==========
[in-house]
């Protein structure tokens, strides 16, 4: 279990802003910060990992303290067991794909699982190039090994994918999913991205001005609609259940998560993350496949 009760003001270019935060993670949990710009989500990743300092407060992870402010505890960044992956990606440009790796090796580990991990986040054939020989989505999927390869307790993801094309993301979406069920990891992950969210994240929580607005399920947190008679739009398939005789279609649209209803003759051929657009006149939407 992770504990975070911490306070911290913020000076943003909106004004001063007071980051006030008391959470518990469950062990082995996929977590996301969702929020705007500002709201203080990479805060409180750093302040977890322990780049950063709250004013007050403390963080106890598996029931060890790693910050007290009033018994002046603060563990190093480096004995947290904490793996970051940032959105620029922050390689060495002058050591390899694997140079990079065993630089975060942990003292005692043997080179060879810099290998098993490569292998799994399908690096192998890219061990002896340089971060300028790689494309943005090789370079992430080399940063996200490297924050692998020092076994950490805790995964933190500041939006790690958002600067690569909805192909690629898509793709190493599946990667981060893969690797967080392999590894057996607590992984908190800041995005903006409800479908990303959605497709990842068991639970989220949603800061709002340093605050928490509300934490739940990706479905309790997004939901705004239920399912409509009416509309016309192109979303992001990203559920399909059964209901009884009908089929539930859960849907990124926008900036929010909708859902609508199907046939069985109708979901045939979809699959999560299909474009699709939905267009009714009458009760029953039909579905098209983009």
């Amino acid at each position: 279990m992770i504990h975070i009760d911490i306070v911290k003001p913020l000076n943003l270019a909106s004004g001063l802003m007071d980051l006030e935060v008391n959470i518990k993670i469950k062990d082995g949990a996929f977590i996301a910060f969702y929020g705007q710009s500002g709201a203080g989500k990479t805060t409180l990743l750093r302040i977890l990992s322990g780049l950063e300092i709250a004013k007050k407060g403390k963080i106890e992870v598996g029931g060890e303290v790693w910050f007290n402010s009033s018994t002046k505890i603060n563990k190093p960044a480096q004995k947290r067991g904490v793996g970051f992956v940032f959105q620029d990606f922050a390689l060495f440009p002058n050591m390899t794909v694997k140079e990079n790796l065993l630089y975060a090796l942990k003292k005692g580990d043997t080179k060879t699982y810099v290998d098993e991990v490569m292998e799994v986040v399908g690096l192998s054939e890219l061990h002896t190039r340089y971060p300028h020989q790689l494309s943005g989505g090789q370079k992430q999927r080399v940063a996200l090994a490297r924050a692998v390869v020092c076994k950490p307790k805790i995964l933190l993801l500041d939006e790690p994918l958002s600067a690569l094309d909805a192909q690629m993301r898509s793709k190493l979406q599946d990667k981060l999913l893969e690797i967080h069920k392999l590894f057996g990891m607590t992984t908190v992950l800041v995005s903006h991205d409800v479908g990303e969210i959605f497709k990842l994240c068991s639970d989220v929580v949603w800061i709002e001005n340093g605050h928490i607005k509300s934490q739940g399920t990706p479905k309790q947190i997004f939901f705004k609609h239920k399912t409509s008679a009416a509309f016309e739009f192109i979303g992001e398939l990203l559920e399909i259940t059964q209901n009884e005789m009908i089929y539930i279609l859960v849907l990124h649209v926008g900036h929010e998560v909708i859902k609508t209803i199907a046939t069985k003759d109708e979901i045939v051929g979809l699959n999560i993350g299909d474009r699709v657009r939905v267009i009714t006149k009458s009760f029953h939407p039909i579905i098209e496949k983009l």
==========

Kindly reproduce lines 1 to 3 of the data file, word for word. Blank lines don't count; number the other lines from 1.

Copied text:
[in-house]
């Protein structure tokens, strides 16, 4: 279990802003910060990992303290067991794909699982190039090994994918999913991205001005609609259940998560993350496949 009760003001270019935060993670949990710009989500990743300092407060992870402010505890960044992956990606440009790796090796580990991990986040054939020989989505999927390869307790993801094309993301979406069920990891992950969210994240929580607005399920947190008679739009398939005789279609649209209803003759051929657009006149939407 992770504990975070911490306070911290913020000076943003909106004004001063007071980051006030008391959470518990469950062990082995996929977590996301969702929020705007500002709201203080990479805060409180750093302040977890322990780049950063709250004013007050403390963080106890598996029931060890790693910050007290009033018994002046603060563990190093480096004995947290904490793996970051940032959105620029922050390689060495002058050591390899694997140079990079065993630089975060942990003292005692043997080179060879810099290998098993490569292998799994399908690096192998890219061990002896340089971060300028790689494309943005090789370079992430080399940063996200490297924050692998020092076994950490805790995964933190500041939006790690958002600067690569909805192909690629898509793709190493599946990667981060893969690797967080392999590894057996607590992984908190800041995005903006409800479908990303959605497709990842068991639970989220949603800061709002340093605050928490509300934490739940990706479905309790997004939901705004239920399912409509009416509309016309192109979303992001990203559920399909059964209901009884009908089929539930859960849907990124926008900036929010909708859902609508199907046939069985109708979901045939979809699959999560299909474009699709939905267009009714009458009760029953039909579905098209983009």
């Amino acid at each position: 279990m992770i504990h975070i009760d911490i306070v911290k003001p913020l000076n943003l270019a909106s004004g001063l802003m007071d980051l006030e935060v008391n959470i518990k993670i469950k062990d082995g949990a996929f977590i996301a910060f969702y929020g705007q710009s500002g709201a203080g989500k990479t805060t409180l990743l750093r302040i977890l990992s322990g780049l950063e300092i709250a004013k007050k407060g403390k963080i106890e992870v598996g029931g060890e303290v790693w910050f007290n402010s009033s018994t002046k505890i603060n563990k190093p960044a480096q004995k947290r067991g904490v793996g970051f992956v940032f959105q620029d990606f922050a390689l060495f440009p002058n050591m390899t794909v694997k140079e990079n790796l065993l630089y975060a090796l942990k003292k005692g580990d043997t080179k060879t699982y810099v290998d098993e991990v490569m292998e799994v986040v399908g690096l192998s054939e890219l061990h002896t190039r340089y971060p300028h020989q790689l494309s943005g989505g090789q370079k992430q999927r080399v940063a996200l090994a490297r924050a692998v390869v020092c076994k950490p307790k805790i995964l933190l993801l500041d939006e790690p994918l958002s600067a690569l094309d909805a192909q690629m993301r898509s793709k190493l979406q599946d990667k981060l999913l893969e690797i967080h069920k392999l590894f057996g990891m607590t992984t908190v992950l800041v995005s903006h991205d409800v479908g990303e969210i959605f497709k990842l994240c068991s639970d989220v929580v949603w800061i709002e001005n340093g605050h928490i607005k509300s934490q739940g399920t990706p479905k309790q947190i997004f939901f705004k609609h239920k399912t409509s008679a009416a509309f016309e739009f192109i979303g992001e398939l990203l559920e399909i259940t059964q209901n009884e005789m009908i089929y539930i279609l859960v849907l990124h649209v926008g900036h929010e998560v909708i859902k609508t209803i199907a046939t069985k003759d109708e979901i045939v051929g979809l699959n999560i993350g299909d474009r699709v657009r939905v267009i009714t006149k009458s009760f029953h939407p039909i579905i098209e496949k983009l």